Our results differed from those reported by Palmer et al,14 who concluded that the clinical severity of PLE was correlated with the ease of provocation to solar-simulated radiation. The difference between the results could be attributable to large differences in group size (n = 9 vs n = 143), differences in the UV source used (with elicited PLE lesions in different subsets of patients with PLE), or the method of severity scoring. The number and types of questions included in our scores differed substantially from the method of Palmer and colleagues. Nevertheless, both their and our questions on the severity score showed internal consistency.8,14
This lack of correlation between UV provocation and PLESS was observed in all 3 participating countries. The outcome of provocation testing was similar in the 3 centers, but the PLESS scores were higher in Dutch patients. This was attributable to higher visual analog scores for itching, more facial involvement among Dutch patients, and a relatively large proportion of Dutch patients who scored high on treatment history. Differences in answers about previous treatment could have been influenced by the moment of inclusion in the study in relation to the duration of the disease. The mean duration of PLE at inclusion in this assessment among Dutch patients was 19 years, whereas among English and Greek patients it was 12 years.
Clinical features of PLE that have previously been reported to correlate with UV-A photoprovocation testing are the duration of the disease, the persistence of naturally occurring lesions, and the interval from accidental exposure to the development of lesions.15 In this study, we found correlations only between UV provocation and facial involvement of PLE, a high number of months a patient was affected with PLE during 1 year, and sun-reactive skin type I. Positive photoprovocation in patients with PLE has varied among reported studies between 0% and 100% during the last 20 years.9- 12,16- 21 This large variation can be attributed to differences in UV source used, number and total dose of exposures, and possibly some patient characteristics. Our data confirm that UV-A lamps give the highest number of positive responses and are therefore the most suitable sources for confirming the disease. However, because a large proportion of false-negative responses remains in patients with a classic history of PLE, the outcome of UV-A testing cannot be regarded as the gold standard and essential for making the diagnosis, but it can be helpful in some cases. The gain for clinical practice of UV-B provocation testing is even smaller, although the results of UV-B provocation testing might provide information that helps to unravel pathogenic mechanisms of the disease. We already showed in another study that the UV-B–induced migration of epidermal Langerhans cells and neutrophils differs between patients who develop PLE rashes after UV-B and UV-A provocation.6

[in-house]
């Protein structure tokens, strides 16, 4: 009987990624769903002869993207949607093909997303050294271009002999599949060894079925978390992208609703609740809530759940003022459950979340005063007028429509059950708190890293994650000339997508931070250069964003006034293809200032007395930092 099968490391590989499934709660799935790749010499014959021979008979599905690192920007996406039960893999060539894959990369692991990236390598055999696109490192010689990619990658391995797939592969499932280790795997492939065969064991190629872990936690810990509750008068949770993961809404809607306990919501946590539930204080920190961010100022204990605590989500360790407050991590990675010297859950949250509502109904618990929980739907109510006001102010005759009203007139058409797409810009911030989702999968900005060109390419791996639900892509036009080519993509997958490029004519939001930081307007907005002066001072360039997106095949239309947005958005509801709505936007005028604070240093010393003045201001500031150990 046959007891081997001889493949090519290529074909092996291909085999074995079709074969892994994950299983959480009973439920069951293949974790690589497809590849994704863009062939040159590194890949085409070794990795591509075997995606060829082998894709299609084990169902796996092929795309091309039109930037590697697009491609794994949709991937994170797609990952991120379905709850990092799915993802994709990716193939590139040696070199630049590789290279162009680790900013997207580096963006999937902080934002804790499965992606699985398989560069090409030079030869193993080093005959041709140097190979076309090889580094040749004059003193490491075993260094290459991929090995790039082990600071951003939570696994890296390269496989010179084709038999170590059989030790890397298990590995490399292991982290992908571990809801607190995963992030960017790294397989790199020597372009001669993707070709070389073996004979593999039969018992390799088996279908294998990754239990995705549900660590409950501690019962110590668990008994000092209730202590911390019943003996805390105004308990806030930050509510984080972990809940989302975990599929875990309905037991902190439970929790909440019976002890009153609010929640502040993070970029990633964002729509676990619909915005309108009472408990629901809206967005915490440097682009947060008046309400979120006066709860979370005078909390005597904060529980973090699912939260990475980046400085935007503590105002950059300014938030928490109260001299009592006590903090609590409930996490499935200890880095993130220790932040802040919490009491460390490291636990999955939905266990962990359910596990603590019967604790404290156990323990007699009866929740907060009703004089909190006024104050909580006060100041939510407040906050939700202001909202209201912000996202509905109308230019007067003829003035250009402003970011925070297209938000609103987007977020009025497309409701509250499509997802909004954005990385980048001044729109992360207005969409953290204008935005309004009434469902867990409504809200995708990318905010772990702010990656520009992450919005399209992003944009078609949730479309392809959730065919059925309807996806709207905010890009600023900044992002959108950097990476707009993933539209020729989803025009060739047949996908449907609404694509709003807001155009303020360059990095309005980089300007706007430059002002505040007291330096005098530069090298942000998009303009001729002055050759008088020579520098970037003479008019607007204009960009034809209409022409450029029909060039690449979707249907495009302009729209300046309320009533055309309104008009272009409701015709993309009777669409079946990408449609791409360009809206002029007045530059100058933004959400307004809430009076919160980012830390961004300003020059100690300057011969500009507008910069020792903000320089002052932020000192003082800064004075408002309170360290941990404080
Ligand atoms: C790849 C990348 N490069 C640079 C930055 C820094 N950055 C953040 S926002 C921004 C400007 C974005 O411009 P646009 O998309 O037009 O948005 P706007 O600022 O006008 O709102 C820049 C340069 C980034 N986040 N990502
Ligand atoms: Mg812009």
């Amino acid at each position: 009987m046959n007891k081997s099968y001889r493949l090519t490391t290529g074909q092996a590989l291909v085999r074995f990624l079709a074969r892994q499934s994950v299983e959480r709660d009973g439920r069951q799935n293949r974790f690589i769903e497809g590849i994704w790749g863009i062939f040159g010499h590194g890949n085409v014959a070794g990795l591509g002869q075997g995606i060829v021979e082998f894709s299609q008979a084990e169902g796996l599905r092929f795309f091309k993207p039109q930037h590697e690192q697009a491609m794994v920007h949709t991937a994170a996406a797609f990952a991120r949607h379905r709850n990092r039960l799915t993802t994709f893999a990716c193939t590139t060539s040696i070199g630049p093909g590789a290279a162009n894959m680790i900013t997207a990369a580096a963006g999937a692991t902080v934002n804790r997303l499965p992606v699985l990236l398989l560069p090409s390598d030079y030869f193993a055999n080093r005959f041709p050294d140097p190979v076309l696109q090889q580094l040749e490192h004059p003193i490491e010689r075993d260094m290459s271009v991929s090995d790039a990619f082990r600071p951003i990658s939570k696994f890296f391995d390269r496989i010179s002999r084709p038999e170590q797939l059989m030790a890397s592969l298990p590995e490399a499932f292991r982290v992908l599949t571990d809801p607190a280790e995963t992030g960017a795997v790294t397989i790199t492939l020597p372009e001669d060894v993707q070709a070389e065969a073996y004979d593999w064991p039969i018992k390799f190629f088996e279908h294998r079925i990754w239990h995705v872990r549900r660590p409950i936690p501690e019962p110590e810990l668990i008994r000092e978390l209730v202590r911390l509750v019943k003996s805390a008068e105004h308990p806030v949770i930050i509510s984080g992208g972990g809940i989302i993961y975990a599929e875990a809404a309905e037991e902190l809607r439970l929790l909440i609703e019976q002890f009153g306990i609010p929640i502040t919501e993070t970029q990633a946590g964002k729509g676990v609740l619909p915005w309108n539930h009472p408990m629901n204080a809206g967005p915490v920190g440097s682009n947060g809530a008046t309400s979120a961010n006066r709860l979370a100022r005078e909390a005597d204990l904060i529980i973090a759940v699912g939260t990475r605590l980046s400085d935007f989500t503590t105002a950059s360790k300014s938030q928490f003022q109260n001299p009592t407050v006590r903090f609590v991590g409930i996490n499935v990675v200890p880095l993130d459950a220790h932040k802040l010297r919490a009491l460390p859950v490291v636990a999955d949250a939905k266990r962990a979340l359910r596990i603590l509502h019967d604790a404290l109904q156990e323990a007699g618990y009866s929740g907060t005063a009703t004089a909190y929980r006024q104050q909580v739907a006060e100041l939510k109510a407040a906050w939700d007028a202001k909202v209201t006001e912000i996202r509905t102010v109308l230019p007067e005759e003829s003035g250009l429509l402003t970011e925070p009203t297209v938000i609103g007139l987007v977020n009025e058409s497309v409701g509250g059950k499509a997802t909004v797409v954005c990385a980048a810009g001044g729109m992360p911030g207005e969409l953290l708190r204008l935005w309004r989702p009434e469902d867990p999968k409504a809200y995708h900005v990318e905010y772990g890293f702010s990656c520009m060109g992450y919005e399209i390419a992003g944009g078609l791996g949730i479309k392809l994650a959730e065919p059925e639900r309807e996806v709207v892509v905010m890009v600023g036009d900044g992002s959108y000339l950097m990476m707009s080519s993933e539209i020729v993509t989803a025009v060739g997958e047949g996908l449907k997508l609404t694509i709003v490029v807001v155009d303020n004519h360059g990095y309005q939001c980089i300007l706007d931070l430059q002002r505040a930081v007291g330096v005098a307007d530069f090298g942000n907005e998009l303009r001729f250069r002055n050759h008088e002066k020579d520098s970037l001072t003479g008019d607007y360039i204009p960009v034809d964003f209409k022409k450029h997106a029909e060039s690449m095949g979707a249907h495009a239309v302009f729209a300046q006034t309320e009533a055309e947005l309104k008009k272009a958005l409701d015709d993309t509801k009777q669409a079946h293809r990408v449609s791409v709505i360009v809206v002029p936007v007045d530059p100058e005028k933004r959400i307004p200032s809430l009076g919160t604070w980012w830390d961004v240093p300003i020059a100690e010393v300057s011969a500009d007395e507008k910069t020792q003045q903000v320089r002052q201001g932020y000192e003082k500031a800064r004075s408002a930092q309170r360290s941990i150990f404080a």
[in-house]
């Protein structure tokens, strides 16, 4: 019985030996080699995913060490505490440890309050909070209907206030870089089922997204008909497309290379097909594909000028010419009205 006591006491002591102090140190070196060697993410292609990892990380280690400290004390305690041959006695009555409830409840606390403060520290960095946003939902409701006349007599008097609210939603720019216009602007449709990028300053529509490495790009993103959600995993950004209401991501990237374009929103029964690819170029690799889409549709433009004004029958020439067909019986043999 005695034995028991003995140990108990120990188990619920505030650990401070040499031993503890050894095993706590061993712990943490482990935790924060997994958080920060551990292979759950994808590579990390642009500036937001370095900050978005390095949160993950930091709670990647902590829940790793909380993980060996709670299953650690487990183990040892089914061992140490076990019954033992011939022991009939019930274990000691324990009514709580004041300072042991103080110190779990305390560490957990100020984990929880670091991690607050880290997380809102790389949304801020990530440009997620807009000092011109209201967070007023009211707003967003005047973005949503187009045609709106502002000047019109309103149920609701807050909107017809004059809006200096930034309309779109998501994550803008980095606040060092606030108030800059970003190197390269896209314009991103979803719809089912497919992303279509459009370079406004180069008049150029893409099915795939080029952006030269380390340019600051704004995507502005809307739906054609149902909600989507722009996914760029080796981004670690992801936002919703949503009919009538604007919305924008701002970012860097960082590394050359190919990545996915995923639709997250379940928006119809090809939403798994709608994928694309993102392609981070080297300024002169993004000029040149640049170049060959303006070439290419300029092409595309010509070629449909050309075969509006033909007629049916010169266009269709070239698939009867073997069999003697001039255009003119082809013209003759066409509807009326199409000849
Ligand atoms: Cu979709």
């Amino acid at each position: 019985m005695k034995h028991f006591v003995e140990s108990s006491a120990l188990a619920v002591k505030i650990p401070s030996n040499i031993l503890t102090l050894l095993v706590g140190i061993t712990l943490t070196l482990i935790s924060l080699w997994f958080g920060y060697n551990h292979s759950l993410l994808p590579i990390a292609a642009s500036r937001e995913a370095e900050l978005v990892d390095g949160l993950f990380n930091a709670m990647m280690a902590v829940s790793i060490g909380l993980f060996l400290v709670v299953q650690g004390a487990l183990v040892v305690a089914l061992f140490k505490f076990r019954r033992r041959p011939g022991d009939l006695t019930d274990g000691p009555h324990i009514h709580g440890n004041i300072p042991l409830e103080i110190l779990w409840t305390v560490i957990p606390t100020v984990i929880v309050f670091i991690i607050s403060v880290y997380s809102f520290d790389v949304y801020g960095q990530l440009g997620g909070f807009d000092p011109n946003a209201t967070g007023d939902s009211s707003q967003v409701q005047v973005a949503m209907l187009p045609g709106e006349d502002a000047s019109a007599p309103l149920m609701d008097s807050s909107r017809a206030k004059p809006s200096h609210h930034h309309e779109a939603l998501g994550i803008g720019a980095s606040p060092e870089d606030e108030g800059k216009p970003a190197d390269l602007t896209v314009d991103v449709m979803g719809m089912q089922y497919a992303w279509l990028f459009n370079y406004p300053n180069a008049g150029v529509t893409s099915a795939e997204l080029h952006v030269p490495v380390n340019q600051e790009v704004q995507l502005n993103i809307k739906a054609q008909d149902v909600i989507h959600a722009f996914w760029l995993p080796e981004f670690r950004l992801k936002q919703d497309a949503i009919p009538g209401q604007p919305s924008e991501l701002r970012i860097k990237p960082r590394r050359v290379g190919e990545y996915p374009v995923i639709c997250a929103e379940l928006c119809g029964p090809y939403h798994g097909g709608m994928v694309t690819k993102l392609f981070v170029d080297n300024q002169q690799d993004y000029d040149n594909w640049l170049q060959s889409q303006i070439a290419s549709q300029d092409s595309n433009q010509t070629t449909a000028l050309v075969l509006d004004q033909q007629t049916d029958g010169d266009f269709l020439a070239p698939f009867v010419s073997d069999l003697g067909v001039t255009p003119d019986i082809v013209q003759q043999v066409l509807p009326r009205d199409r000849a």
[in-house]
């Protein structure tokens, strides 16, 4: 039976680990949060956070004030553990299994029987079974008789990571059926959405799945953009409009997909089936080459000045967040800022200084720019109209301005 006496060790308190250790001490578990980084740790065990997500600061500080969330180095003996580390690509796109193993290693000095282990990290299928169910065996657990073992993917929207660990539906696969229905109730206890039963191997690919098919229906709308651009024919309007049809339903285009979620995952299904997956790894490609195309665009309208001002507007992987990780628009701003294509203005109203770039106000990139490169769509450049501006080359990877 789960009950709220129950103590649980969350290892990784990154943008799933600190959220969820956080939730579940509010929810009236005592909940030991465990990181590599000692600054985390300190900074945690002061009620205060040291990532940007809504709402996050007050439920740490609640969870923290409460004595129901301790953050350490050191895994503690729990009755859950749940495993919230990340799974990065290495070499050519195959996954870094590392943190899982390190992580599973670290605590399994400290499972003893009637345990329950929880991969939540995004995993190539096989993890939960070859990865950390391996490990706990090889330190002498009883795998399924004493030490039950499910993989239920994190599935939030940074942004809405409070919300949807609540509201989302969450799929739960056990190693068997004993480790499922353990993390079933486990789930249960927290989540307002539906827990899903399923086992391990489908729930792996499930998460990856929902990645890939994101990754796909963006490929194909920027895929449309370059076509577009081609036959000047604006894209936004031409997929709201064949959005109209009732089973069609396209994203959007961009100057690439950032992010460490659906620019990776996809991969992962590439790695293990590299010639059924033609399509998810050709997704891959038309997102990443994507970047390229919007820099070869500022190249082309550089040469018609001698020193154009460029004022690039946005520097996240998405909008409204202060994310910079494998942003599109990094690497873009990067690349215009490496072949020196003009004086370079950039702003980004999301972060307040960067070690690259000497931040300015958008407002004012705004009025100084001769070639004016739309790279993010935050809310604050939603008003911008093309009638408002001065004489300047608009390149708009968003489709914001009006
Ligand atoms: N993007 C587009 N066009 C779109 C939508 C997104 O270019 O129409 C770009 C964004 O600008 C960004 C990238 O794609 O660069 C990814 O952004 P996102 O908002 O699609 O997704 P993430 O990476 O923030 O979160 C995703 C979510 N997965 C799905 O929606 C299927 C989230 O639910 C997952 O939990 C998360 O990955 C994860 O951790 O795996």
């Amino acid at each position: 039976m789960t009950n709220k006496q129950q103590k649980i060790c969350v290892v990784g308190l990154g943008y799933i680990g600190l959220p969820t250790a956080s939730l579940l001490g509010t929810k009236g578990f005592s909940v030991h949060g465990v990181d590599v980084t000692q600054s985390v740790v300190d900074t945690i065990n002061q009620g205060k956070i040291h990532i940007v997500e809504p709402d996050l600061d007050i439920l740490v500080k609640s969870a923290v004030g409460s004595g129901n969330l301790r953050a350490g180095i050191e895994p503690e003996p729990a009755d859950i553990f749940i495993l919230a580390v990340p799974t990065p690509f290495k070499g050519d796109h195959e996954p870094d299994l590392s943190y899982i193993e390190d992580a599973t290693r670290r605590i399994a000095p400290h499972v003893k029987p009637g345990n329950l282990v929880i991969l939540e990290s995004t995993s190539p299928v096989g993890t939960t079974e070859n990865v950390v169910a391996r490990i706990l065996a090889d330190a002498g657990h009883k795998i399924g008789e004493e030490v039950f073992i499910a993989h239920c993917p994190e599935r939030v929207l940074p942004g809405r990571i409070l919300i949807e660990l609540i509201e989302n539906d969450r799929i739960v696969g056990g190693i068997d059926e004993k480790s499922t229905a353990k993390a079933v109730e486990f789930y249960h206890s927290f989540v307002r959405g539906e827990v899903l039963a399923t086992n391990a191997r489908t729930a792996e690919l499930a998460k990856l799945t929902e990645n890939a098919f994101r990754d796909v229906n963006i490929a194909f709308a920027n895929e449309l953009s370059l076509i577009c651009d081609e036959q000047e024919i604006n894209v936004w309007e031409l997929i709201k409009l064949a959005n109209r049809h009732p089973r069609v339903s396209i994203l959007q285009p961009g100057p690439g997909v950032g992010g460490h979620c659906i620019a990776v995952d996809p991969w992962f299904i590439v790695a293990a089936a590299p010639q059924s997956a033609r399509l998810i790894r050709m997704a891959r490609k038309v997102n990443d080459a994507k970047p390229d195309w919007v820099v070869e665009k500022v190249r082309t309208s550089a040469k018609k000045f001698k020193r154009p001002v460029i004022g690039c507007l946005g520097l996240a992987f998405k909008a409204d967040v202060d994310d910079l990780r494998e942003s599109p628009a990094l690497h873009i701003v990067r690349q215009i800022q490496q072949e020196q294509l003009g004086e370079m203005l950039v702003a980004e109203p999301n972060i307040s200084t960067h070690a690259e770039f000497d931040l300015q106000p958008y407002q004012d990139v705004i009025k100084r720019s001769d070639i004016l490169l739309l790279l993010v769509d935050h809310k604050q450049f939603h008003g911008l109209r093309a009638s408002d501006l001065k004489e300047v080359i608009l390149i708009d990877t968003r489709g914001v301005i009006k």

On the basis of our results, we suggest that UV-A and UV-B testing have only a limited role in clinical practice. The clinical severity and the provocation test outcome were both regarded as important for therapeutic advice to patients with PLE. However, since they are not correlated with each other, how these measures could contribute to therapeutic decision making (eg, choice of light source for UV hardening and/or preventive measures) should be investigated.
Correspondence: Artiena Soe Janssens, MD, Department of Dermatology, B1-Q, Leiden University Medical Center, PO Box 9600, 2300 RC Leiden, the Netherlands (firstname.lastname@example.org).
Financial Disclosure: None reported.
Accepted for Publication: August 24, 2006.
Author Contributions: Dr Janssens had full access to all of the data in the study and takes responsibility for the integrity of the data and the accuracy of the data analysis. Study concept and design: Janssens, Pavel, Antoniou, Diepgen, de Gruijl, and Rhodes. Acquisition of data: Janssens, Ling, Winhoven, Anastasopoulou, Stratigos, and Rhodes. Analysis and interpretation of data: Janssens, de Gruijl, and Rhodes. Drafting of the manuscript: Janssens, Winhoven, Anastasopolou, Diepgen, and Rhodes. Critical revision of the manuscript for important intellectual content: Janssens, Pavel, Ling, Stratigos, Antoniou, de Gruijl, and Rhodes. Statistical analysis: Janssens. Obtained funding: de Gruijl. Administrative, technical, and material support: Janssens, Antoniou, Anastasopoulou, de Gruijl, and Rhodes. Study supervision: Pavel, Stratigos, Diepgen, de Gruijl, and Rhodes.
Funding/Support: This study was supported by grant QLK4-CT01-0015 from the European Union Framework V Programme.
Role of Sponsor: The funding organization had no role in the design and conduct of the study, in the collection, analysis, and interpretation of the data, or in the preparation of the manuscript, review, or approval of the manuscript.
Acknowledgment: We are grateful to Thomas Bruckner, MD, from the Department of Social Medicine, Center of Occupational and Environmental Dermatology, University Hospital of Heidelberg, Heidelberg, Germany, for his statistical assistance. We thank all members of the SUNALL consortium for their intellectual contributions during panel discussions and Rein Willemze, MD, PhD (Leiden, the Netherlands), for his valuable comments.